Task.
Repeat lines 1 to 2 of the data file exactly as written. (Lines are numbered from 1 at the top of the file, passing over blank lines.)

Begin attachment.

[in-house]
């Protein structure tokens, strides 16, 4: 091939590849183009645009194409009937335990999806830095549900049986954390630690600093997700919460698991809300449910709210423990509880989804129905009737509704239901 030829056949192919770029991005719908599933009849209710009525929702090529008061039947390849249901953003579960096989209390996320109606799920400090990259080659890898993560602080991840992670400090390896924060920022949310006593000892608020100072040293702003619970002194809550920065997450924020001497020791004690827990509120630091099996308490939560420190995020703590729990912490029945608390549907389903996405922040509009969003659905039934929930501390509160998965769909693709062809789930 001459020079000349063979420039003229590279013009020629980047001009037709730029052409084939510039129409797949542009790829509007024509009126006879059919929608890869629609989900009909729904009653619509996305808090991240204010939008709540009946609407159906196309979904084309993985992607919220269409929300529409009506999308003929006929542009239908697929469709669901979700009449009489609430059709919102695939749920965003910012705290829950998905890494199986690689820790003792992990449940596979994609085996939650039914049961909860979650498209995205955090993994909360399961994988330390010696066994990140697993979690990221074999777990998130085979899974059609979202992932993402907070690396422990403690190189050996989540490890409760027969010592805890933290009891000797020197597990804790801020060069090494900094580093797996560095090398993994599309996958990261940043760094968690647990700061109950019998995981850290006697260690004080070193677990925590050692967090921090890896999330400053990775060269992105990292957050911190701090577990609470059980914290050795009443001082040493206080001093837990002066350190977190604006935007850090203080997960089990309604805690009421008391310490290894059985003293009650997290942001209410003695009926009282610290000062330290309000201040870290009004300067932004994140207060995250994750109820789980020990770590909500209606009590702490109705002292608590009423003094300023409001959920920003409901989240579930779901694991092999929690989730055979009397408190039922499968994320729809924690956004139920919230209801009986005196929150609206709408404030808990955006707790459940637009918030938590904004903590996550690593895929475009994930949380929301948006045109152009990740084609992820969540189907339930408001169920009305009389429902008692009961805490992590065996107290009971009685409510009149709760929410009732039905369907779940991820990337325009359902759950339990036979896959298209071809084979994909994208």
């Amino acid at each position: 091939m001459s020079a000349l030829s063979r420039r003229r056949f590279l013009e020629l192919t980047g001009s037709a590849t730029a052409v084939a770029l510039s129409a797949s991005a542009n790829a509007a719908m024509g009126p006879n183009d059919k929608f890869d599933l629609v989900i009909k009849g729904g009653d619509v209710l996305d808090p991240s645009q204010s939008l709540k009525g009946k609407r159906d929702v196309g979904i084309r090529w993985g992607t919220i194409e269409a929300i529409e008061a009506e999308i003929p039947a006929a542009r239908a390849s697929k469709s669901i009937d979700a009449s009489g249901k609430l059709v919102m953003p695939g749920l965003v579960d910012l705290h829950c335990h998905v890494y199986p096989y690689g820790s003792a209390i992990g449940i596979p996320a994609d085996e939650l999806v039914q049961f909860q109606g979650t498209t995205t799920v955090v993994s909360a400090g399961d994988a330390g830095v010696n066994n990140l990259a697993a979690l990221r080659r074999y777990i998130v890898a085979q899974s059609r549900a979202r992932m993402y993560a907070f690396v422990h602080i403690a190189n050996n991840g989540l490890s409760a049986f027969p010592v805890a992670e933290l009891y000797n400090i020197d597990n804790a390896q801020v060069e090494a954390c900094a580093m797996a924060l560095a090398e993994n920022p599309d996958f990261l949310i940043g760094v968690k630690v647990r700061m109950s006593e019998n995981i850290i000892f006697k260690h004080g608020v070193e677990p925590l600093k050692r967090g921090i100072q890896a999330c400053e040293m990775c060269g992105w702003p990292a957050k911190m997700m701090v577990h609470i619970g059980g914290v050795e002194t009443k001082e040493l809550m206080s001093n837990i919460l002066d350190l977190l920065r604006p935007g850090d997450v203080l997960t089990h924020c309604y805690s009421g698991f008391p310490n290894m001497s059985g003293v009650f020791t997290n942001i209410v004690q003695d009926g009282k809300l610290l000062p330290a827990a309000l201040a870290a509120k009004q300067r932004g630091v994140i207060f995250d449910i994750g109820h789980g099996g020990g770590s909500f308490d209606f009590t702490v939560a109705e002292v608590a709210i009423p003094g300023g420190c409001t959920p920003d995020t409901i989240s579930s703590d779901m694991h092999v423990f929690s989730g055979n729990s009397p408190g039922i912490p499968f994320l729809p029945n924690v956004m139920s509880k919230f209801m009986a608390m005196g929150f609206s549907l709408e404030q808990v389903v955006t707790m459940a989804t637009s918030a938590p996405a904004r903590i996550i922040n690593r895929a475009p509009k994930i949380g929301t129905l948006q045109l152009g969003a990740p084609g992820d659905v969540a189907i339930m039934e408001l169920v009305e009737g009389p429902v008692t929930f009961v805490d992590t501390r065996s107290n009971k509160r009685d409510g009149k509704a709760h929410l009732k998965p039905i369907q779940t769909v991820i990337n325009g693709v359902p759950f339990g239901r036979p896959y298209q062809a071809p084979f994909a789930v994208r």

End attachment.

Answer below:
[in-house]
């Protein structure tokens, strides 16, 4: 091939590849183009645009194409009937335990999806830095549900049986954390630690600093997700919460698991809300449910709210423990509880989804129905009737509704239901 030829056949192919770029991005719908599933009849209710009525929702090529008061039947390849249901953003579960096989209390996320109606799920400090990259080659890898993560602080991840992670400090390896924060920022949310006593000892608020100072040293702003619970002194809550920065997450924020001497020791004690827990509120630091099996308490939560420190995020703590729990912490029945608390549907389903996405922040509009969003659905039934929930501390509160998965769909693709062809789930 001459020079000349063979420039003229590279013009020629980047001009037709730029052409084939510039129409797949542009790829509007024509009126006879059919929608890869629609989900009909729904009653619509996305808090991240204010939008709540009946609407159906196309979904084309993985992607919220269409929300529409009506999308003929006929542009239908697929469709669901979700009449009489609430059709919102695939749920965003910012705290829950998905890494199986690689820790003792992990449940596979994609085996939650039914049961909860979650498209995205955090993994909360399961994988330390010696066994990140697993979690990221074999777990998130085979899974059609979202992932993402907070690396422990403690190189050996989540490890409760027969010592805890933290009891000797020197597990804790801020060069090494900094580093797996560095090398993994599309996958990261940043760094968690647990700061109950019998995981850290006697260690004080070193677990925590050692967090921090890896999330400053990775060269992105990292957050911190701090577990609470059980914290050795009443001082040493206080001093837990002066350190977190604006935007850090203080997960089990309604805690009421008391310490290894059985003293009650997290942001209410003695009926009282610290000062330290309000201040870290009004300067932004994140207060995250994750109820789980020990770590909500209606009590702490109705002292608590009423003094300023409001959920920003409901989240579930779901694991092999929690989730055979009397408190039922499968994320729809924690956004139920919230209801009986005196929150609206709408404030808990955006707790459940637009918030938590904004903590996550690593895929475009994930949380929301948006045109152009990740084609992820969540189907339930408001169920009305009389429902008692009961805490992590065996107290009971009685409510009149709760929410009732039905369907779940991820990337325009359902759950339990036979896959298209071809084979994909994208």